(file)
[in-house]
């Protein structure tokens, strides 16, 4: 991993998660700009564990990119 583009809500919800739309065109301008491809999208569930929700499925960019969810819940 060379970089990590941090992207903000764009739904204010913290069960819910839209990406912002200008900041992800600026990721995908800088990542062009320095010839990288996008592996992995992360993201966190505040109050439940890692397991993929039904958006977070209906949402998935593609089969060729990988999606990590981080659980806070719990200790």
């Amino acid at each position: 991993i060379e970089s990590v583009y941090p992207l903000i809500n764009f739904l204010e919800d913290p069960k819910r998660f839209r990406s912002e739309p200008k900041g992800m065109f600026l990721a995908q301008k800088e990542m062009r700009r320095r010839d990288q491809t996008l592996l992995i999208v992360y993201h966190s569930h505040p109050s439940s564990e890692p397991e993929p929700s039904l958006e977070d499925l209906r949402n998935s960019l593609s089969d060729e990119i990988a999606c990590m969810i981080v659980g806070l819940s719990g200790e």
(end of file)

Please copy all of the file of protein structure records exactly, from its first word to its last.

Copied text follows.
[in-house]
């Protein structure tokens, strides 16, 4: 991993998660700009564990990119 583009809500919800739309065109301008491809999208569930929700499925960019969810819940 060379970089990590941090992207903000764009739904204010913290069960819910839209990406912002200008900041992800600026990721995908800088990542062009320095010839990288996008592996992995992360993201966190505040109050439940890692397991993929039904958006977070209906949402998935593609089969060729990988999606990590981080659980806070719990200790």
């Amino acid at each position: 991993i060379e970089s990590v583009y941090p992207l903000i809500n764009f739904l204010e919800d913290p069960k819910r998660f839209r990406s912002e739309p200008k900041g992800m065109f600026l990721a995908q301008k800088e990542m062009r700009r320095r010839d990288q491809t996008l592996l992995i999208v992360y993201h966190s569930h505040p109050s439940s564990e890692p397991e993929p929700s039904l958006e977070d499925l209906r949402n998935s960019l593609s089969d060729e990119i990988a999606c990590m969810i981080v659980g806070l819940s719990g200790e």